4th senior dies at Calgary nursing home, 66 residents and staff test positive

A fourth senior has died as an outbreak of COVID-19 continues to spread throughout a Calgary care home. 

McKenzie Towne Long Term Care Home says it's working with health authorities to fight outbreak

A fourth resident of McKenzie Towne care home in Calgary has died due to COVID-19. (Mike Symington/CBC)

A fourth senior has died as an outbreak of COVID-19 continues to spread throughout a Calgary care home. 

Revera Living, which operates McKenzie Towne Long Term Care Home, confirmed Wednesday that in total, 43 seniors have tested positive, two are in hospital and 23 staff have tested positive and are in isolation at home.

Dr. Rhonda Collins, Revera's chief medical officer, says the team has been in touch with the family of the senior who died Wednesday to offer condolences on their loss.

The first resident to die from COVID-19 was a woman in her 80s on March 23, according to Revera. On Sunday evening, a second resident, a woman in her 70s, died at the home.The third death was a man in his 80s who died Monday morning.

Details about the age and gender of the fourth resident who has died have not yet been provided.

Two more Calgary long-term care facilities have also experienced outbreaks of COVID-19, bringing the total in the city to three. A resident of the Carewest Glenmore Park seniors' home in Calgary also died Wednesday.

The updated numbers come as a relative of seniors at the home speaks out to say she's frustrated with what she describes as an unconscionable lack of communication from Revera.

Nina Vaughan has three elderly relatives in isolation at the home. Her father, Lorne Vaughan, is 81 and suffers from Parkinson's and other health problems.

Now he's also bedridden having tested positive for COVID-19, and with the 150-bed facility locked down to stop an outbreak that's already infected dozens of residents, Vaughan says communication is a problem.

"It's like a living nightmare, actually," she said.

"You just feel completely helpless. I would do anything for my dad. And I can't do anything. I can't even talk to him."

'It's a nightmare,' says daughter of McKenzie Towne Long Term Care Home resident

3 years ago
Duration 2:21
Nina Vaughan, whose father, uncle and aunt are sick with COVID-19 and in isolation inside a nursing home in Calgary run by Revera Living, says the company is failing to properly communicate with affected families.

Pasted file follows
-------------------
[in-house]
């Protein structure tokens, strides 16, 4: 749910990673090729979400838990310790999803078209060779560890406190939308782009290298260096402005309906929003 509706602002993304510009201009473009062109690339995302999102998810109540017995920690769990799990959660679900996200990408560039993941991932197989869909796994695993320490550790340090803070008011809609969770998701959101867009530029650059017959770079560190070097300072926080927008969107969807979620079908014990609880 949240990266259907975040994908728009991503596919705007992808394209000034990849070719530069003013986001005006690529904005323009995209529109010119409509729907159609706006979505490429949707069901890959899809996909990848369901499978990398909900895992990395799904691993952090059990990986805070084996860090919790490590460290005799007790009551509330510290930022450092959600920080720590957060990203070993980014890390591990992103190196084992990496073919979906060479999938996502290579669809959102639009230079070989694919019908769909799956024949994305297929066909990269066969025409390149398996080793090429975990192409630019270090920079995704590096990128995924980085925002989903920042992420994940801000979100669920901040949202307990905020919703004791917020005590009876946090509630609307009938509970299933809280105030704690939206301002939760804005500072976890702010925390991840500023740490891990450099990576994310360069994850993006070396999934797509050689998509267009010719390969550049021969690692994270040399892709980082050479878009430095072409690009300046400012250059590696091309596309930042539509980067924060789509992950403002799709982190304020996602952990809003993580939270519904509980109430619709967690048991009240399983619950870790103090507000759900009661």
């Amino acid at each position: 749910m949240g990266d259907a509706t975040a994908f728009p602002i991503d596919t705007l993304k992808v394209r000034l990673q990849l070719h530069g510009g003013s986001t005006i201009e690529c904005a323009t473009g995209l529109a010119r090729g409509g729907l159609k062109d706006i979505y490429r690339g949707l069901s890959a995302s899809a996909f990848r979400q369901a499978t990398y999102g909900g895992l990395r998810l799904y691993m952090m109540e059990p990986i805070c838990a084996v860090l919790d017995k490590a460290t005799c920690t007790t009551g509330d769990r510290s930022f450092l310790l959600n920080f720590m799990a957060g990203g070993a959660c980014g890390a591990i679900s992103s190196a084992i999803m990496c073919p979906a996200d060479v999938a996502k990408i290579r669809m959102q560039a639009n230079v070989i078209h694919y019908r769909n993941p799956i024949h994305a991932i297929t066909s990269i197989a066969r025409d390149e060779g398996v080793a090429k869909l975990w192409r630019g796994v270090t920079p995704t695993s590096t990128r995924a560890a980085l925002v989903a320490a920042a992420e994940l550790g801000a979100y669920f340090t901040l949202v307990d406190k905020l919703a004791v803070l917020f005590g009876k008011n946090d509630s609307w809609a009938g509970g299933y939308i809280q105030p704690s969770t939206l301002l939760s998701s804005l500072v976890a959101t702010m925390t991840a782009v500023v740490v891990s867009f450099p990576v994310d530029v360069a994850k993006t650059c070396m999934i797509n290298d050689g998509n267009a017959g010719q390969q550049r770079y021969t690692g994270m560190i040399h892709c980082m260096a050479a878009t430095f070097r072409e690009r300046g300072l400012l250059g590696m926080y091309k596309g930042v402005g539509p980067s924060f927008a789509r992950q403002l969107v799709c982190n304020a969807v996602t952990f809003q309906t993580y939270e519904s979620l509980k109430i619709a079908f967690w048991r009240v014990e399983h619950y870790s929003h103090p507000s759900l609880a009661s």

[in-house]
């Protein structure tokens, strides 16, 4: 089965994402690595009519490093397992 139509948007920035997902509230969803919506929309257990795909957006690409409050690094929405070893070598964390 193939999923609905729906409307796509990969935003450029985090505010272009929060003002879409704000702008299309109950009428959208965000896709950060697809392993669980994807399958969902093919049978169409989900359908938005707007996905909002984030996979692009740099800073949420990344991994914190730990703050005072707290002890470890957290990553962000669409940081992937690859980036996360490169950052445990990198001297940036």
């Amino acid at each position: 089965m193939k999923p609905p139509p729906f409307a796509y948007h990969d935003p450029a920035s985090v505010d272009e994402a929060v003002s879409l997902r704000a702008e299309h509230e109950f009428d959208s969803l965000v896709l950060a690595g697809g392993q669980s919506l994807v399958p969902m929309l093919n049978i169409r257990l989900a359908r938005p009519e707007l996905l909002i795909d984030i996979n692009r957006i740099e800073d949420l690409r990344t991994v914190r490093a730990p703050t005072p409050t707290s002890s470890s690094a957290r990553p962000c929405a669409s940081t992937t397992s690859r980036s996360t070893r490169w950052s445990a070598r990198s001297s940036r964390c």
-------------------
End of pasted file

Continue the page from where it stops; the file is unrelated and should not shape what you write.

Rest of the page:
Vaughan's aunt, who is 81, and her uncle, who is 89, are also in the care home — also infected with the virus.

She says Revera has promised time and again to present families with a plan for facilitating communication with their loved ones while the facility is locked down. But so far, nothing.

"Revara as a company and an international organization is failing the families, the people who live here," she said.

"We have found out about the outbreak on the news. We have found out about each death on the news — which, to me, is unconscionable."

Revera said Tuesday it is drawing on the province for extra help.

Alberta Health Services has a physician offering guidance to the residents' doctors, a spokesperson said. The health authority has also placed a clinical nurse at the centre to oversee care, and a medical officer of health and continuing care leadership check in regularly.

Vaughan says all three of her relatives have complex medical issues on top of COVID-19.

"And we don't know if they're going to make it out of this," she said.

Vaughan says it's sometimes possible to have a nurse deliver a phone to her father so she can speak with him, but she feels that's not a good use of time for a nurse during an viral outbreak.

"Surely to God, Revera can hire a couple of people to take an iPad around and let people connect with their loved ones," she said.

"We just want them to know that we love them. And that we care about them, and that we're thinking about them and that we're fighting hard to have contact with them.

"We don't have the luxury of time while Revera figures this out."

Dot and Lorne Vaughan were married for 59 years. Lorne died during a COVID-19 outbreak at McKenzie Towne Continuing Care Centre. (Submitted by Nina Vaughan)

Alberta's chief medical officer of health, Dr. Deena Hinshaw, says there are "guidelines for outbreak control" that appear not to have been immediately followed at the facility, leading to a more widespread exposure.

But Revera has denied there was any breach of protocol, saying it has worked with AHS from the beginning.

"We want to assure the families of McKenzie Towne residents that we understand and share their fears. That's why we are doing everything we can, in partnership with Alberta Health Services, to protect the health and safety of our residents, employees, health-care service providers and suppliers as we respond to the COVID-19 pandemic," Collins said in an emailed statement.

She says the staff appreciates the support the wider community has provided to those at the home.

"My mother lives across the street. She's been married to my father for 60 years. She's talked to him once in three weeks," Vaughan said.

"If one of our parents doesn't survive this, and we haven't had a chance to talk to them, I will never forgive Revera for that."

In Alberta, as of Wednesday, 871 people have tested positive for COVID-19.

With files from Jennifer Lee, John Gibson and Sarah Rieger


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